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RD, Certified Public Accountant (CPA)
Category: Tax
Satisfied Customers: 8784
Experience:  CPA, MBA, Over 10 yrs of experience in tax planning and business consulting..
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my son is 21 and is in college full time. he made over 5000

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my son is 21 and is in college full time. he made over 5000 and also got a student loan for 700 from Sally mae. He also received grants. I claimed him as a dependant last year but now Im reading all this stuff and not sure if I did the right thing. He doesnt pay for room and board or anything like that. Can I still put him on even if he made over 5000 is my question. Thanks
Submitted: 7 years ago.
Category: Tax
Expert:  RD replied 7 years ago.

Is he a full time student? If yes, than you can claim him as your dependent.



In general, to be a taxpayer's qualifying child, a person must satisfy four tests:

  • Relationship - the taxpayer's child or stepchild (whether by blood or adoption), foster child, sibling or stepsibling, or a descendant of one of these.
  • Residence - has the same principal residence as the taxpayer for more than half the tax year. Exceptions apply, in certain cases, for children of divorced or separated parents, kidnapped children, temporary absences, and for children who were born or died during the year.
  • Age - must be under the age of 19 at the end of the tax year, or under the age of 24 if a full-time student for at least five months of the year, or be permanently and totally disabled at any time during the year.
  • Support - did not provide more than one-half of his/her own support for the year.
Customer: replied 7 years ago.

I read that just because he lives here that doesnt consitute support. I thought if he made over 3650 I couldnt have him as a dependant. Yes he is a full time student. If he made almost as much as me I could still do it? Just asking . I dont expect that to happen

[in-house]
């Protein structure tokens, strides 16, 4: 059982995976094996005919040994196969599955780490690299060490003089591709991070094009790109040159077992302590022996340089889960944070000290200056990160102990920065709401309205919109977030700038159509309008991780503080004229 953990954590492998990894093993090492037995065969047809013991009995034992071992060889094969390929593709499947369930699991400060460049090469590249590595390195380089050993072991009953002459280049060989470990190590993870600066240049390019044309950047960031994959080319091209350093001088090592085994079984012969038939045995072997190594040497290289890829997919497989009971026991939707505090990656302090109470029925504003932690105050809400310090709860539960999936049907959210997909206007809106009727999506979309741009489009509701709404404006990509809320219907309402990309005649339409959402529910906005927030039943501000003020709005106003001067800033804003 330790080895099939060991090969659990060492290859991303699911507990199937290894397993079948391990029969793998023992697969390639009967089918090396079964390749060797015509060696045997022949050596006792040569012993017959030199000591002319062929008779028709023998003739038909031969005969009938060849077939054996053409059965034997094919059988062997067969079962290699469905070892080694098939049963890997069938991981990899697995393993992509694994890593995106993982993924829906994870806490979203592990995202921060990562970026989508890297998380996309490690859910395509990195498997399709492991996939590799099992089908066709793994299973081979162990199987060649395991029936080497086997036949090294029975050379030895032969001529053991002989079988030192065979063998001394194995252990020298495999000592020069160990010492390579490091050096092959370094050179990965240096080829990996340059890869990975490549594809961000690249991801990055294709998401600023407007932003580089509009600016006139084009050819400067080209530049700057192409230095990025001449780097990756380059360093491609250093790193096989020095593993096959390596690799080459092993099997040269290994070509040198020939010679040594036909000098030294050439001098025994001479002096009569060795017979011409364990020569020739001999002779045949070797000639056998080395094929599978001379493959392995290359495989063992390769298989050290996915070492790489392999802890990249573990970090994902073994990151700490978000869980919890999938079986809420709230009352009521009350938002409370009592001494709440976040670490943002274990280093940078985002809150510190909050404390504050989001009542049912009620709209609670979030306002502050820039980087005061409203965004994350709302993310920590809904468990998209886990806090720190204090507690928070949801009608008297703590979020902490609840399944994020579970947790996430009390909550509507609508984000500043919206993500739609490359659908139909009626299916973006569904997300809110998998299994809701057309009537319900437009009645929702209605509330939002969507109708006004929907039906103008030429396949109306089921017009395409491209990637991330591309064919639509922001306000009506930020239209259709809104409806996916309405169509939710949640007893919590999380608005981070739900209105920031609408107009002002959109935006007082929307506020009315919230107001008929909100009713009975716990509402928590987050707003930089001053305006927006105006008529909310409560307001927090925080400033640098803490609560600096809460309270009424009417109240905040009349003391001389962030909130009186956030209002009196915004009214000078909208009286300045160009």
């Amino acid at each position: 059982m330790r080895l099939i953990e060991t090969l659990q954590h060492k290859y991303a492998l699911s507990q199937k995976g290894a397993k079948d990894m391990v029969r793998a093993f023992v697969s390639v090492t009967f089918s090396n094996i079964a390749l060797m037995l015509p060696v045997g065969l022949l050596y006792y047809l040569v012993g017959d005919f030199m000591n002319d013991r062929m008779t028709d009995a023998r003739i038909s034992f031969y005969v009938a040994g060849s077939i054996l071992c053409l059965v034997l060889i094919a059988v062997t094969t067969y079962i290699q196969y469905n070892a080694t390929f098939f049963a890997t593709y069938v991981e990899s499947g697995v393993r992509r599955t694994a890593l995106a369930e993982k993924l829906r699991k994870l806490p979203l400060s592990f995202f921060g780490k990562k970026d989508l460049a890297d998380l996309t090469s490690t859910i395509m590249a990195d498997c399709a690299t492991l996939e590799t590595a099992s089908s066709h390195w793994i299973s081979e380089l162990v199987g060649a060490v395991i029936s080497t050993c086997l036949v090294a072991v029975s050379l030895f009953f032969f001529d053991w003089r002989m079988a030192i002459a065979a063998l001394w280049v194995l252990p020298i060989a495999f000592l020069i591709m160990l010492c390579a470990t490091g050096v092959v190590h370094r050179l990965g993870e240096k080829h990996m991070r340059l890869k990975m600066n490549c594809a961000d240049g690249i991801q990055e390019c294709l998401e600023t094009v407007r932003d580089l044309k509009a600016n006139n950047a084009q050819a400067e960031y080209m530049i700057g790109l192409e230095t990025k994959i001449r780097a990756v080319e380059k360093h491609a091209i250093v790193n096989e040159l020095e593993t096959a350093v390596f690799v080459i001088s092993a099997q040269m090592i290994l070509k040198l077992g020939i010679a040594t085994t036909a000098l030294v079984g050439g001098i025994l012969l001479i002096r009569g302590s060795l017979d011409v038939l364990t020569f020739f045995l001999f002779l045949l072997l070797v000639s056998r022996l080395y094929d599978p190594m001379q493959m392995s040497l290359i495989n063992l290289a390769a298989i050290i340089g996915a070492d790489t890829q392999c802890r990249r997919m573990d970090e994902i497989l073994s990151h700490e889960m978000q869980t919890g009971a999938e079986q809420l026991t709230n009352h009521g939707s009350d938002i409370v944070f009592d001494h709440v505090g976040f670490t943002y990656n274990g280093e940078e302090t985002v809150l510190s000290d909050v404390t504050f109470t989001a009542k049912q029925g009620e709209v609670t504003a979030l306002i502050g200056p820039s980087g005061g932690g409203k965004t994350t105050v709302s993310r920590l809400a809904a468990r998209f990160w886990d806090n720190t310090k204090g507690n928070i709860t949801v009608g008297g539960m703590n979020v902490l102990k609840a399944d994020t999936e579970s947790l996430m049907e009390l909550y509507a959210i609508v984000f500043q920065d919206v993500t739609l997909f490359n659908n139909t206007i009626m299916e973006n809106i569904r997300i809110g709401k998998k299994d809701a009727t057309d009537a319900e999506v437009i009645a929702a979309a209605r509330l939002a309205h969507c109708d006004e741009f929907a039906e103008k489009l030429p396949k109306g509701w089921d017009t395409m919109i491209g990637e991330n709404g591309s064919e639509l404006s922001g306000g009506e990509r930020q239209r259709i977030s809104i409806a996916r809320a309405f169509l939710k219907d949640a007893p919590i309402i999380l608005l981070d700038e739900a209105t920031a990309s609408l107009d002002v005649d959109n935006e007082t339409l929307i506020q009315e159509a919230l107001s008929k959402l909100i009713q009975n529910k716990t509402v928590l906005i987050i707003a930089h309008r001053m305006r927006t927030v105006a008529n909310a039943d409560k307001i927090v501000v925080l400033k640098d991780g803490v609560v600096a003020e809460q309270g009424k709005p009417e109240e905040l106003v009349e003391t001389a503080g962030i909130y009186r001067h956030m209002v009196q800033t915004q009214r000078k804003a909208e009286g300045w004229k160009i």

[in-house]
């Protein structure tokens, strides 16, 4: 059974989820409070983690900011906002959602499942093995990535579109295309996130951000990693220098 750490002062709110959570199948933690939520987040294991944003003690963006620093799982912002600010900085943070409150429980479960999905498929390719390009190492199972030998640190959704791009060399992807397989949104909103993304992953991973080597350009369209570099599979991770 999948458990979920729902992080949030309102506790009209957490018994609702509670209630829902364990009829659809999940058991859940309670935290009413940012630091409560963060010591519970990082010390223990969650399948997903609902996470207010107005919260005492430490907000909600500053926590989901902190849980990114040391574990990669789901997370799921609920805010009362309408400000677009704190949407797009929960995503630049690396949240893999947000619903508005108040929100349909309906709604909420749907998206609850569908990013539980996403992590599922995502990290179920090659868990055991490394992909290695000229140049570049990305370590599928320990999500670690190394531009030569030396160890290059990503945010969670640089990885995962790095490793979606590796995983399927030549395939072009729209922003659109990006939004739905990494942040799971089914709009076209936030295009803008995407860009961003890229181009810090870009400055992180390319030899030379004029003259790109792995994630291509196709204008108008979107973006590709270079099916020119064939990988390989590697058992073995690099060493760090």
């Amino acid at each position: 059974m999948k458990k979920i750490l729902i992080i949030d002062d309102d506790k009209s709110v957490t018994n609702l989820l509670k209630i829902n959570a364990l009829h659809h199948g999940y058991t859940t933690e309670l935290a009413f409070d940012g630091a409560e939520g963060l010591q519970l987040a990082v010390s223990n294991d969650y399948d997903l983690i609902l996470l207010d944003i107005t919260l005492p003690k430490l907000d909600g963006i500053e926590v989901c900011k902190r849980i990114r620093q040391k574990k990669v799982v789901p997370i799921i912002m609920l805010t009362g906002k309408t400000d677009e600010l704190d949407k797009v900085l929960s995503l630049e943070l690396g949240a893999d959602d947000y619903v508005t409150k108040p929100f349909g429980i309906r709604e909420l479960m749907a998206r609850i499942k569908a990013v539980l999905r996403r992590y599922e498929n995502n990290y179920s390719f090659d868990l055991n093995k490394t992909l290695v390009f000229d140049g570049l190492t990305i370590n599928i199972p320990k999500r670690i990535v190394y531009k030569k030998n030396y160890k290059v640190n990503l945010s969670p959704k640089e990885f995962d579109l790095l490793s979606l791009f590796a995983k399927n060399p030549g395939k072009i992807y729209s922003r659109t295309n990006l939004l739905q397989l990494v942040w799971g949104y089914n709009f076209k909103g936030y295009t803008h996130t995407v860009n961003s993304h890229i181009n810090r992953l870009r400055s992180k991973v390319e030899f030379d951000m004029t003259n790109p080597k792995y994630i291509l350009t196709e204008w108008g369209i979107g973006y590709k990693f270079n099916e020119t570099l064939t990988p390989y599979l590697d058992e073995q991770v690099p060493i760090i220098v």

Customer: replied 7 years ago.
one more thing too he has 1098t forms . Does he put them on HIS taxes or do I out them on mine.. Last year I think he did it on his along with his w-2 earnings. I dont use his w-2s right? Thanks so much for answering me because I have been sitting here with all this paperwork baffled for many hours
Expert:  RD replied 7 years ago.

Income test of $3650 applies if you claim him as your qualifying relative. Since you are claiming him as your qualifying child- as long as he is under age 24 and full time student- you can claim him as your dependent provided he does not provide for more than 50% of his own support.


He will file his own tax return reporting his W-2 income and marking on his return that he has been claimed dependent on someone else's tax return. You will not include these on your tax return.


You can claim education credit for qualified education expenses paid and reported on Form 1098t.




Customer: replied 7 years ago.
I guess the question is then what is considered support? Is it just that he pays nothing to live here or eat here? is that all it entails? I help him out in other ways too for example I just bought his glasses and contacts, I help him with gas for car , things like that. does that kind of thing qualify
Expert:  RD replied 7 years ago.

The point here is not if you provide for more than 50% of his support but whether he provides for more than 50% of his own support.

Yes, that can be part of the support provided.


You can find more information on support test at the link below



RD and other Tax Specialists are ready to help you
Customer: replied 7 years ago.

Thanks for your help, I think I did the taxes right. I figured out that he didnt pay more than half of his support.. Took me some time to figure out everything. I made it harder than it actually was lol. Thanks

Expert:  RD replied 7 years ago.
Thanks for using Justanswer.!
Customer: replied 7 years ago.
I have one more question. I filed his 1098t statement on my taxes. I just assumed that this way the grants were already taken care of and when i did my sons taxes I didnt put those grants on his. Was I supposed to put the money that he got for grants on his taxes?
Expert:  RD replied 7 years ago.
I guess you posted this as a separate question. I replied to that post.